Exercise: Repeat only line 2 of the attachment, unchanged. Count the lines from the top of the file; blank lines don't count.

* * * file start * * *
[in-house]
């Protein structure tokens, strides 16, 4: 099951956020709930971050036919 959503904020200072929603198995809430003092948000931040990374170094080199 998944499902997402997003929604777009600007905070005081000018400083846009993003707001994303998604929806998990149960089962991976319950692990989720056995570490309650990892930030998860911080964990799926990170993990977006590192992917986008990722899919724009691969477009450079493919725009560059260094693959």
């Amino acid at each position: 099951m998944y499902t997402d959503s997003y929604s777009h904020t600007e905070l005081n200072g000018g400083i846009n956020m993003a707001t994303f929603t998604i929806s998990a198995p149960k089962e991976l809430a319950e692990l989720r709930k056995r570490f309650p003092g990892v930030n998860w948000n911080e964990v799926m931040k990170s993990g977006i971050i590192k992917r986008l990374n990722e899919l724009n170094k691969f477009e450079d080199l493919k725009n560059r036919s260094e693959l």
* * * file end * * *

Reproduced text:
């Protein structure tokens, strides 16, 4: 099951956020709930971050036919 959503904020200072929603198995809430003092948000931040990374170094080199 998944499902997402997003929604777009600007905070005081000018400083846009993003707001994303998604929806998990149960089962991976319950692990989720056995570490309650990892930030998860911080964990799926990170993990977006590192992917986008990722899919724009691969477009450079493919725009560059260094693959």